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quarenta casas

We leave Ejido el Largo and have more climbing to do on slick icy roads to reach Quarenta Casas, another archaeological site, which we plan to investigate. The site is, apparently, closed to the public for reasons which are not entirely clear but Jeff, the Spanish speaker of our group, manages to persuade the two officials to give us permission to walk to the cliffs where the ruins are situated.

Tiny houses sit high up on the cliff face.

Tiny houses sit high up on the cliff face.

Agave plants line the path. Agave is, apparently, the base for quality tequila.

Beautiful agave plants line the path. Agave is the base for quality tequila.

A scarred agave - people

A scarred agave - people's urge to leave a mark seems to be irrepressible.

The houses cling to towering cliffs.

The houses cling to towering cliffs.

Hard to imagine life here...

Hard to imagine life here...

...in tiny houses...

...in tiny houses...

...with odd shaped doors.

...with odd shaped doors...

...staring up at the cliffs above.

...gazing up at the cliffs above.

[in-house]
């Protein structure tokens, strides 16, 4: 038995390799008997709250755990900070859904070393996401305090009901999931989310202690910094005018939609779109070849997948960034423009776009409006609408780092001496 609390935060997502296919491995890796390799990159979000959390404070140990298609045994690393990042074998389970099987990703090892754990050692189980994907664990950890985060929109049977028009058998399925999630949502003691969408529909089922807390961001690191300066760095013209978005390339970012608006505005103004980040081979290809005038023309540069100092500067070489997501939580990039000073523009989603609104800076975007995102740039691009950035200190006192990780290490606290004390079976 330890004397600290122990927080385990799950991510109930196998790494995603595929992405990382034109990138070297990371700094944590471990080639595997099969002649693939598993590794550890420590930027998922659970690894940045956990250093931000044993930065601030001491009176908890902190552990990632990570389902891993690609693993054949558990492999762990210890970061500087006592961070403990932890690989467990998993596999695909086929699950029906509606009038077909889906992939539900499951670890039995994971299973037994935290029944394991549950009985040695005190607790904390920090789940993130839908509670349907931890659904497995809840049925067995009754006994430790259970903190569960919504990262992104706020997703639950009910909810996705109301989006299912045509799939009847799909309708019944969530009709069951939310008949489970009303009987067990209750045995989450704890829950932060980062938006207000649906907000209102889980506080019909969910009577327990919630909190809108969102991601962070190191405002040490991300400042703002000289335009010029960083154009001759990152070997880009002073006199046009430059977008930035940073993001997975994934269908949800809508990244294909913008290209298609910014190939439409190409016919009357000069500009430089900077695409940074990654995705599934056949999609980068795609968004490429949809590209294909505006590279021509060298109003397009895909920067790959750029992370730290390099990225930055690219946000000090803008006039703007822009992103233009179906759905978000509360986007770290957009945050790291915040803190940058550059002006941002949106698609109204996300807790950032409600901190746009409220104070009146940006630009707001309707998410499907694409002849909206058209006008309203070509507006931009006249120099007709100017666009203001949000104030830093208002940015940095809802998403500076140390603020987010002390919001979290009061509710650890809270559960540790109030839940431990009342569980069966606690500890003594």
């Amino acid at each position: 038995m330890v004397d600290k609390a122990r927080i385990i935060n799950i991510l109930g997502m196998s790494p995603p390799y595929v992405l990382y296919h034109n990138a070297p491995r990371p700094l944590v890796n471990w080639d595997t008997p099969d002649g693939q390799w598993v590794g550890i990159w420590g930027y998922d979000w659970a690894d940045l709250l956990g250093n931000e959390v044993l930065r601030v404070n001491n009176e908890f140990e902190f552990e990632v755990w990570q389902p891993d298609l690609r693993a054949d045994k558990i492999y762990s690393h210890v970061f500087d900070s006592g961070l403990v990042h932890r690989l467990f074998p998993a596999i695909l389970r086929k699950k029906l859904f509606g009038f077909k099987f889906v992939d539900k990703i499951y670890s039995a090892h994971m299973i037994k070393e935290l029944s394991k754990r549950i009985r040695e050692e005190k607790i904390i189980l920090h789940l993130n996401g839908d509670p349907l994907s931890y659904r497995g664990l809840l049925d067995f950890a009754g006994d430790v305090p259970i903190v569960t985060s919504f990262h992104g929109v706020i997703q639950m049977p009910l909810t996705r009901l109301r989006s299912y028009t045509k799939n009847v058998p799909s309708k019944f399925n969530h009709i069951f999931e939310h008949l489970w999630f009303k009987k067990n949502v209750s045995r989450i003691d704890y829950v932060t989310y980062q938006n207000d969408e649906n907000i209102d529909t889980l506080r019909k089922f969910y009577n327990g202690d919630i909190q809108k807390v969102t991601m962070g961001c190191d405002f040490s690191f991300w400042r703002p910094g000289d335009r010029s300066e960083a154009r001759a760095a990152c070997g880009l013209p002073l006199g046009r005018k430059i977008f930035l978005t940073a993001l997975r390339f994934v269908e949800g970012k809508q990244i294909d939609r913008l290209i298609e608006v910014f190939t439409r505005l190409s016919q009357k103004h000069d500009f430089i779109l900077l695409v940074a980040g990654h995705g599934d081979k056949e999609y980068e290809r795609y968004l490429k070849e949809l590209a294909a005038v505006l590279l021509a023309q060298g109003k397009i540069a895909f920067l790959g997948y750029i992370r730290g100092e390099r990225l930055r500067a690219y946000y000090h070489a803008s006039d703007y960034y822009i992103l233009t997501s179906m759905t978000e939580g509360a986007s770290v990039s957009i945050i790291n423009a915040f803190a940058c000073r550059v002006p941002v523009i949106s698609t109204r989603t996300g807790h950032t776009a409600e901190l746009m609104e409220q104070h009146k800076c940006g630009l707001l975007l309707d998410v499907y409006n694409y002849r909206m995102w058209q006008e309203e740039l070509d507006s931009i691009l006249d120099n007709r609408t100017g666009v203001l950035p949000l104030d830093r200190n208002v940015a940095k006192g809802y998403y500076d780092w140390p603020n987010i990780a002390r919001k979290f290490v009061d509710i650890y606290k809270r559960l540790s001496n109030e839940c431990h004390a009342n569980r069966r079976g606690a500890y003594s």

Jason and Cass relaxing on the way back to the bikes.

Jason and Cass relaxing on the way back to the bikes.

Investigating the ruins takes most of the afternoon and when we return to our bikes we still have forty kilometres to cover to reach Madera, where we hope so spend the night at a restaurant that Soco, Carlos’ cook, owns there. Riding in the mountains means constant ups and downs and the going is slow. We arrive in Madera just after dark and discover that Soco’s restaurant is closed which leaves us with the task of finding food and a cheap hotel.

We stop by a fish restaurant and eat our fill before finding our way to the cheapest hotel in town, which has a certain charm but it is certainly not very classy. The bed is one of the more uneven surfaces that I have slept on in over six months of camping. Still, at 200 peso a night between the four of us it’s pretty cheap accommodation.

Room 8 contains two beds and nothing more - not even an electrical socket for recharging camera and computer batteries.

Room 8 contains two beds and nothing more - not even an electrical socket for recharging camera and computer batteries.

I spent the night struggling not to fall off this wonky surface.

I spend the night struggling not to fall off this wonky surface.

Camping - hotel style.

Camping - hotel style.

The hotel proprietor feed us tamales and burritos for breakfast.

The hotel proprietor, who speaks surprisingly good English, feeds us tasty tamales and burritos for breakfast.

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